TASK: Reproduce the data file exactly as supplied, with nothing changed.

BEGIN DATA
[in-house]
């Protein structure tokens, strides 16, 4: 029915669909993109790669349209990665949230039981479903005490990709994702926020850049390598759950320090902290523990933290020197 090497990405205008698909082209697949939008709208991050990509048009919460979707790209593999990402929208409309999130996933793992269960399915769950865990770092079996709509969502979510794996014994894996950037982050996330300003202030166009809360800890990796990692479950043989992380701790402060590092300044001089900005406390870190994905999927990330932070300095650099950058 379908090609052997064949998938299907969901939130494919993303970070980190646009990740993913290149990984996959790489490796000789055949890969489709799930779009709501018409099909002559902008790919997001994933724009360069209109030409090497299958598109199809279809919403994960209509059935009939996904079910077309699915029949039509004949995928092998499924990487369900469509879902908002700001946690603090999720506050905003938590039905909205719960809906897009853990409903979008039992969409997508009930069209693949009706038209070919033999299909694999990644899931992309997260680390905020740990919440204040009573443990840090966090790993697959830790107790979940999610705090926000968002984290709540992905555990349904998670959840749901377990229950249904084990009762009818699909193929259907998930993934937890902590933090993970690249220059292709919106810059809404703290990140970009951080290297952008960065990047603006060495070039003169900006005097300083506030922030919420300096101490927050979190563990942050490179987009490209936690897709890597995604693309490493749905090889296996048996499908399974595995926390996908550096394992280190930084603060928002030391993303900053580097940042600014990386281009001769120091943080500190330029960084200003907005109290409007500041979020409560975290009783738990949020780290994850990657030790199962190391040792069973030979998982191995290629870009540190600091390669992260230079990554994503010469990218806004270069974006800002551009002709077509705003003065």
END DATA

[in-house]
């Protein structure tokens, strides 16, 4: 029915669909993109790669349209990665949230039981479903005490990709994702926020850049390598759950320090902290523990933290020197 090497990405205008698909082209697949939008709208991050990509048009919460979707790209593999990402929208409309999130996933793992269960399915769950865990770092079996709509969502979510794996014994894996950037982050996330300003202030166009809360800890990796990692479950043989992380701790402060590092300044001089900005406390870190994905999927990330932070300095650099950058 379908090609052997064949998938299907969901939130494919993303970070980190646009990740993913290149990984996959790489490796000789055949890969489709799930779009709501018409099909002559902008790919997001994933724009360069209109030409090497299958598109199809279809919403994960209509059935009939996904079910077309699915029949039509004949995928092998499924990487369900469509879902908002700001946690603090999720506050905003938590039905909205719960809906897009853990409903979008039992969409997508009930069209693949009706038209070919033999299909694999990644899931992309997260680390905020740990919440204040009573443990840090966090790993697959830790107790979940999610705090926000968002984290709540992905555990349904998670959840749901377990229950249904084990009762009818699909193929259907998930993934937890902590933090993970690249220059292709919106810059809404703290990140970009951080290297952008960065990047603006060495070039003169900006005097300083506030922030919420300096101490927050979190563990942050490179987009490209936690897709890597995604693309490493749905090889296996048996499908399974595995926390996908550096394992280190930084603060928002030391993303900053580097940042600014990386281009001769120091943080500190330029960084200003907005109290409007500041979020409560975290009783738990949020780290994850990657030790199962190391040792069973030979998982191995290629870009540190600091390669992260230079990554994503010469990218806004270069974006800002551009002709077509705003003065």